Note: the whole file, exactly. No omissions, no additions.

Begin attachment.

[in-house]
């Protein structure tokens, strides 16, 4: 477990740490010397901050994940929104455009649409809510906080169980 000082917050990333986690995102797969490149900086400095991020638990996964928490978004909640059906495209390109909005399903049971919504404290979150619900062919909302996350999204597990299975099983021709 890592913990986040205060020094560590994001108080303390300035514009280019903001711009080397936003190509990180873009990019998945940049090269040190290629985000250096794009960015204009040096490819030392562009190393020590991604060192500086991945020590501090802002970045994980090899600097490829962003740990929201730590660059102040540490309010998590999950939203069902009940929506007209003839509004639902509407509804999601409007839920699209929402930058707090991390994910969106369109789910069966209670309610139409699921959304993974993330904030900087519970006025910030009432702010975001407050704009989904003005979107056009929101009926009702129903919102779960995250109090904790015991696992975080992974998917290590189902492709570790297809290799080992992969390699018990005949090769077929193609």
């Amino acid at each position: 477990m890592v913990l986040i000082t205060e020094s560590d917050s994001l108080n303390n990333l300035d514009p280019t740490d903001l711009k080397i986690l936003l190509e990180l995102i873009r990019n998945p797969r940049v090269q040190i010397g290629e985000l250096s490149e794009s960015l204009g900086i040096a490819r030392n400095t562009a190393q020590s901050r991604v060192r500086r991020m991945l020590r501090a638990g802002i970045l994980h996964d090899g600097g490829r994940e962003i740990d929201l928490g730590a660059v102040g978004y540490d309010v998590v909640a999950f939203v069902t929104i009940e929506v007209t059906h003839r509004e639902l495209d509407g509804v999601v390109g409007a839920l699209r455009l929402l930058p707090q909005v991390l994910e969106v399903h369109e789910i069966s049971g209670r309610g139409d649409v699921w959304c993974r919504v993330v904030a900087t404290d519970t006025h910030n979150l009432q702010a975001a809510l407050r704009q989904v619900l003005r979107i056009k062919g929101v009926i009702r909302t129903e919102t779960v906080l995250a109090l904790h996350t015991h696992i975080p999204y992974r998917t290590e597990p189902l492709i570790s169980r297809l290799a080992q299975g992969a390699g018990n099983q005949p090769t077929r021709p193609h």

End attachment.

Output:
[in-house]
């Protein structure tokens, strides 16, 4: 477990740490010397901050994940929104455009649409809510906080169980 000082917050990333986690995102797969490149900086400095991020638990996964928490978004909640059906495209390109909005399903049971919504404290979150619900062919909302996350999204597990299975099983021709 890592913990986040205060020094560590994001108080303390300035514009280019903001711009080397936003190509990180873009990019998945940049090269040190290629985000250096794009960015204009040096490819030392562009190393020590991604060192500086991945020590501090802002970045994980090899600097490829962003740990929201730590660059102040540490309010998590999950939203069902009940929506007209003839509004639902509407509804999601409007839920699209929402930058707090991390994910969106369109789910069966209670309610139409699921959304993974993330904030900087519970006025910030009432702010975001407050704009989904003005979107056009929101009926009702129903919102779960995250109090904790015991696992975080992974998917290590189902492709570790297809290799080992992969390699018990005949090769077929193609």
């Amino acid at each position: 477990m890592v913990l986040i000082t205060e020094s560590d917050s994001l108080n303390n990333l300035d514009p280019t740490d903001l711009k080397i986690l936003l190509e990180l995102i873009r990019n998945p797969r940049v090269q040190i010397g290629e985000l250096s490149e794009s960015l204009g900086i040096a490819r030392n400095t562009a190393q020590s901050r991604v060192r500086r991020m991945l020590r501090a638990g802002i970045l994980h996964d090899g600097g490829r994940e962003i740990d929201l928490g730590a660059v102040g978004y540490d309010v998590v909640a999950f939203v069902t929104i009940e929506v007209t059906h003839r509004e639902l495209d509407g509804v999601v390109g409007a839920l699209r455009l929402l930058p707090q909005v991390l994910e969106v399903h369109e789910i069966s049971g209670r309610g139409d649409v699921w959304c993974r919504v993330v904030a900087t404290d519970t006025h910030n979150l009432q702010a975001a809510l407050r704009q989904v619900l003005r979107i056009k062919g929101v009926i009702r909302t129903e919102t779960v906080l995250a109090l904790h996350t015991h696992i975080p999204y992974r998917t290590e597990p189902l492709i570790s169980r297809l290799a080992q299975g992969a390699g018990n099983q005949p090769t077929r021709p193609h």